A great hardcore album doesn’t need much time to leave its mark. The less time it wastes, the better—the physicality and intensity of punk at its most visceral can become tedious once it wears out its welcome, and the simple law of supply and demand (and the “Beautiful Ones” scene in Purple Rain) makes it pretty clear that scarcity will only value something higher. Apologies for using capitalist language in discussing a capitalist-free space, but well, that’s exactly the case with Santa Cruz hardcore rippers Gulch. The entirety of their catalog thus far—which is admittedly brief—could fit on a single 33 RPM LP, and their limited run early cassettes yield upwards of $60 on Discogs. It’s not exactly a $600 Westside Gunn LP, but a pretty penny nonetheless. But what little of their catalog exists is breathtakingly ferocious, each 90-second track its own ironman competition in miniature. The muscles and lung capacity required to make music that goes this hard seem like they would require months of pre-season training to build up.
Impenetrable Cerebral Fortress is Gulch’s debut album, and it spans only slightly under 16 minutes in total—and the longest track of the bunch is actually a cover (more on that soon). This might raise all kinds of questions about whether or not this qualifies as an album, though by the standards of a band this harsh, incendiary and bloodthirsty, it’s essentially the perfect length. Of course, “hardcore” doesn’t quite accurately summarize all of what the Calfornia band packs into each sub-two-minute demonic exorcism. The leadoff title track bursts open with lightning-speed fills and the dynamic immediacy of Converge at their most blistering. At 1:57, “Cries of Pleasure, Heavenly Pain” feels utterly epic, its d-beat gallop preceded by an ominous intro that oozes for nearly half the length of the song. There’s a sludgy mosh-pit churn to “Self-Inflicted Mental Terror,” an unstoppable storm of rage in “Lie, Deny, Sanctify,” a few brief moments of breakneck boogie on “All Fall Down the Well,” and so on. The moments of stylistic dazzle between those of phlegm-flecked rampage happen in brief intervals but often enough to turn an already exhilarating release into one that rewards closer listening.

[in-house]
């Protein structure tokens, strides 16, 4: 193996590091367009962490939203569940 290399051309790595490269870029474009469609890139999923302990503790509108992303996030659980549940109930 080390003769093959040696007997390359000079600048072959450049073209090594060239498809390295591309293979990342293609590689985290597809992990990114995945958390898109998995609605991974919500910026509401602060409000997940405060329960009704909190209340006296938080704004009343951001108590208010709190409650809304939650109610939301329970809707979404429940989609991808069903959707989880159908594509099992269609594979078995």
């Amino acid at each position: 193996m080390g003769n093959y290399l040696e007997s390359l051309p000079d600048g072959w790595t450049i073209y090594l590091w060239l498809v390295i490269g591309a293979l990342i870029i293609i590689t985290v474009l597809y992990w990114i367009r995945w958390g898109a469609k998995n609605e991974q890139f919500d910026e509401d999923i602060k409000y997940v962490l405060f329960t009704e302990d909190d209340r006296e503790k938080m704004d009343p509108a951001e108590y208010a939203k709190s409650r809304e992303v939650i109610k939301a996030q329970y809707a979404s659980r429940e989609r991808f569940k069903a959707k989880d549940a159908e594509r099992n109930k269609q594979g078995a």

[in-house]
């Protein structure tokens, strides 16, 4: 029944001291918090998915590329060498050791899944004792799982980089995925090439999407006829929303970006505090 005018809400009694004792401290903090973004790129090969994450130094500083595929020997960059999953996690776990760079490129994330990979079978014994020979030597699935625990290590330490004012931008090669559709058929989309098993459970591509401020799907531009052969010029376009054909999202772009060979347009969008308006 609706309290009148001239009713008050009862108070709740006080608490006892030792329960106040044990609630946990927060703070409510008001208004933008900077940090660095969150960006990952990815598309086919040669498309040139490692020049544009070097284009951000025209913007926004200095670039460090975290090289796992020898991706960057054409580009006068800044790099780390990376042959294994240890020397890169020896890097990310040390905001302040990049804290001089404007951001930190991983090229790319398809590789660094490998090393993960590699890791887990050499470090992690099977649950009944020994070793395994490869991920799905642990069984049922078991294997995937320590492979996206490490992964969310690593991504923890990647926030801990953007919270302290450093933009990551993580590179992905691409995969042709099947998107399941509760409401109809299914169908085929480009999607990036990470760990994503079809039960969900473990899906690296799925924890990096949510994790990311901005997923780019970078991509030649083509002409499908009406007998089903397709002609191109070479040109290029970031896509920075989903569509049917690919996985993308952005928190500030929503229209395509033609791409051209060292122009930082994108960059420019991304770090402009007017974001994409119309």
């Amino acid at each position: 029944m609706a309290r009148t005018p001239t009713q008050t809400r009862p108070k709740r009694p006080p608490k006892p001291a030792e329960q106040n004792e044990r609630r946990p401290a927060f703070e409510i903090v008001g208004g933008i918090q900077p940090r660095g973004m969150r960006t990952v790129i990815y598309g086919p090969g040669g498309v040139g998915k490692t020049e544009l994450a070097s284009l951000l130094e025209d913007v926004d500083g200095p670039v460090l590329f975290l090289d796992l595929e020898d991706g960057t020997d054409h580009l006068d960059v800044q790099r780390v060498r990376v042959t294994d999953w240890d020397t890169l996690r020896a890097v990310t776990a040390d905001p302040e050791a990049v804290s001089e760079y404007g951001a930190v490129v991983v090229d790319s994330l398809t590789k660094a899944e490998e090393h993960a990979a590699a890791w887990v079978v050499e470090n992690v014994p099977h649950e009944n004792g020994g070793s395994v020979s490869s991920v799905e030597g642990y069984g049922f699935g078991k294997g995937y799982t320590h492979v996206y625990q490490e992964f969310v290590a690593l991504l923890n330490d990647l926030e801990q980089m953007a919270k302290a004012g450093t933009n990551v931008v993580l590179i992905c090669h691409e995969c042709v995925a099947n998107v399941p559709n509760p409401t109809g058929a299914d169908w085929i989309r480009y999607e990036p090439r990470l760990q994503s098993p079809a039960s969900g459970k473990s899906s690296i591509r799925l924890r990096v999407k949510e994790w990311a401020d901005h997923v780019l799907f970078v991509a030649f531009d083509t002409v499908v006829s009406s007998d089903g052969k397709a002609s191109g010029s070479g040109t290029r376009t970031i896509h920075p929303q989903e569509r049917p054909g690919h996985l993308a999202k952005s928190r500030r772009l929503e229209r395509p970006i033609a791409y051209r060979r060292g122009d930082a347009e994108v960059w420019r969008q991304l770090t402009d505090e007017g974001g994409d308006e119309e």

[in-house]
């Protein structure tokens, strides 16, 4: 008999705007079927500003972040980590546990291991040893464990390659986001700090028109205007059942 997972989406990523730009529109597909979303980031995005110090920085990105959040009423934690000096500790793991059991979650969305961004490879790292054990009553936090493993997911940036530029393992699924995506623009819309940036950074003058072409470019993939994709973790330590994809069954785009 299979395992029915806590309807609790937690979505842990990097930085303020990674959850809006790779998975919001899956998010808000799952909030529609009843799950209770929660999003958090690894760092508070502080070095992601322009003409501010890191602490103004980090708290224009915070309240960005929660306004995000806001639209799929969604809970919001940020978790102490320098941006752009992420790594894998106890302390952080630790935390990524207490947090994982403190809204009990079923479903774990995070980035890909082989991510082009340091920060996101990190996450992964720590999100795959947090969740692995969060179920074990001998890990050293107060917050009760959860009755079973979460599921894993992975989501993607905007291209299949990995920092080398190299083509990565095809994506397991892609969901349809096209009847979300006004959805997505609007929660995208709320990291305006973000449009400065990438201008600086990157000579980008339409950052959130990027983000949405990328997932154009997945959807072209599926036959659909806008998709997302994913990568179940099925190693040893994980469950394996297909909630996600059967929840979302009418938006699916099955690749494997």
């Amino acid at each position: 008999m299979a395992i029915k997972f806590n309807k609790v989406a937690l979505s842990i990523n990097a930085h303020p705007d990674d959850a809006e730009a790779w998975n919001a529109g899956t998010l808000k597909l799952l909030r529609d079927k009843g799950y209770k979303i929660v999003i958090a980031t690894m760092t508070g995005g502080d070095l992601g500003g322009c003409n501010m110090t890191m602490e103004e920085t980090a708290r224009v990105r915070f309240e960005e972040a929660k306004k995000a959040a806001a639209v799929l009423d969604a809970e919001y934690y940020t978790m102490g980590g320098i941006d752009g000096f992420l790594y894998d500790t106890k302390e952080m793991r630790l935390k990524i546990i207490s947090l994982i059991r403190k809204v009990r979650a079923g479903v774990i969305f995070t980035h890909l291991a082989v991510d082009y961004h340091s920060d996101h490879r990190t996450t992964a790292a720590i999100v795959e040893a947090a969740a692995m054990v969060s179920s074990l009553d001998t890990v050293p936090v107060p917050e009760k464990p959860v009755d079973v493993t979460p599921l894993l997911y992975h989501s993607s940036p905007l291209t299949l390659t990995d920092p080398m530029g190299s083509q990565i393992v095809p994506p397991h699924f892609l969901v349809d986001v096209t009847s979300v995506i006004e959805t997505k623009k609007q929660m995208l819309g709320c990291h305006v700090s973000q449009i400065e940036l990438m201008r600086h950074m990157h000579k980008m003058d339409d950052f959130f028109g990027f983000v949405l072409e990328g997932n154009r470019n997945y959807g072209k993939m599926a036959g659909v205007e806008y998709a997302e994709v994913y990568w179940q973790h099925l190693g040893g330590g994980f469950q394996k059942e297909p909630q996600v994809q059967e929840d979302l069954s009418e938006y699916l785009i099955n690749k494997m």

Gulch close out the album with an interpretation of Siouxsie and the Banshees’ “Sin in My Heart,” performed raw and dirty but faithfully, with vocalist Elliot Morrow—whose stage presence is even more animated than his roars—barking his way through the goth-rock track with the same throat full of venom he does in all the band’s other tracks. There’s not a hardcore band in history that hasn’t attempted some particularly brutal cover of a song from an entirely different genre sphere, but this neither comes off as novelty nor half-assed. It’s testament to Gulch’s capabilities that this fun bonus has the same kind of roar and dynamics that define their originals. After 12 minutes of sheer confrontation, it’s nice to have what feels like a crowd-pleasing encore.
Label: Closed Casket Activities
Jeff Terich is the founder and editor of Treble. He's been writing about music for 20 years and has been published at American Songwriter, Bandcamp Daily, Reverb, Spin, Stereogum, uDiscoverMusic, VinylMePlease and some others that he's forgetting right now. He's still not tired of it.